Sexual Activities

Preventing AD patients from performing sexual acts in public is another nursing goal. Providing a private place for a patient who wishes to engage in sexual activities effectively eliminates public performance of these acts. It is important to demonstrate acceptance of the patient's need for sexual activities but to require that they be conducted in private and not be intrusive for other people.

Caretakers need to be aware that the patient's need to be touched may be a reason for sexual activities.[3] Holding the patient's hand or giving the patient a gentle pat on the arm or back may help fulfill the patient's sexual needs. Nurses need to be especially professional when they are providing personal care so that it will not be not interpreted as a sexual activity. The patient should be addressed by last name, and the nurse or other caretaker should explain the care before providing it, so that the actions will not be misinterpreted.

Delusions and Hallucinations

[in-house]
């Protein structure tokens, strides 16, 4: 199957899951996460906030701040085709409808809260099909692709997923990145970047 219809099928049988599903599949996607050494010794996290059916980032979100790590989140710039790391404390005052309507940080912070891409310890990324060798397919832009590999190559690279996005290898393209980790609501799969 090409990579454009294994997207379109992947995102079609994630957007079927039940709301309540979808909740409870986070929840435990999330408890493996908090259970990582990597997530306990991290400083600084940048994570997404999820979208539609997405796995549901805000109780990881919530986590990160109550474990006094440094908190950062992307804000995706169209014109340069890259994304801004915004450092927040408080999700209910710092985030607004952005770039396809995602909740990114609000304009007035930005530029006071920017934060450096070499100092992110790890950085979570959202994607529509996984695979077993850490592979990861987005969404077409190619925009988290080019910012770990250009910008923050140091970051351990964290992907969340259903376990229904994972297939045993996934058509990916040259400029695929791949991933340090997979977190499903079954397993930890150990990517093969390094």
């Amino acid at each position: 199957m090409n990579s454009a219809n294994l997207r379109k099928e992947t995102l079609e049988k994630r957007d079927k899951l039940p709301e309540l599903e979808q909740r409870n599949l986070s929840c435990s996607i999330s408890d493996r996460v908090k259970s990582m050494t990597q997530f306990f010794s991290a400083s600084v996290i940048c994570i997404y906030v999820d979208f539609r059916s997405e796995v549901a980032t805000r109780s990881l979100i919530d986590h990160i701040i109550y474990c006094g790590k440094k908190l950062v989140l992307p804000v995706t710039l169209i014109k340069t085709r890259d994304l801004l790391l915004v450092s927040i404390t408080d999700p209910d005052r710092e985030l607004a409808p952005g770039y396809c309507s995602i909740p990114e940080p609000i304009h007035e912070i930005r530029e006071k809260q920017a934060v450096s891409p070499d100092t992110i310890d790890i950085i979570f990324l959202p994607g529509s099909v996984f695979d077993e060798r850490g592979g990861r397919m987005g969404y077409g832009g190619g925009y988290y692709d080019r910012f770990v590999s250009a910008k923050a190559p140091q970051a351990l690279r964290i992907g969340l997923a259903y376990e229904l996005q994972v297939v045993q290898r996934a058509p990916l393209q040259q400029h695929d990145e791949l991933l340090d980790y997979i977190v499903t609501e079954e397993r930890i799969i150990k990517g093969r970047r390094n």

Delusions and hallucinations can be very frightening and threatening to an AD patient. Caretakers must demonstrate an especially caring attitude toward a patient who is experiencing such phenomena. Nurses and caretakers should neither acknowledge nor deny the reality perceived by the patient in delusions or hallucinations.[5] At the same time, the nurse or caretaker must reassure the patient that care and protection will be provided whenever delusions or hallucinations occur.

Some AD patients are not adversely affected when delusions or hallucinations arise. For these patients, distraction may be the only intervention necessary to help them cope. A change in the environment may also be helpful in mitigating certain delusions or hallucinations. Removal of a mirror in which hallucinatory persons have appeared to the patient or illumination of a dark area to prevent the appearance of a hallucinatory person may be all that is needed.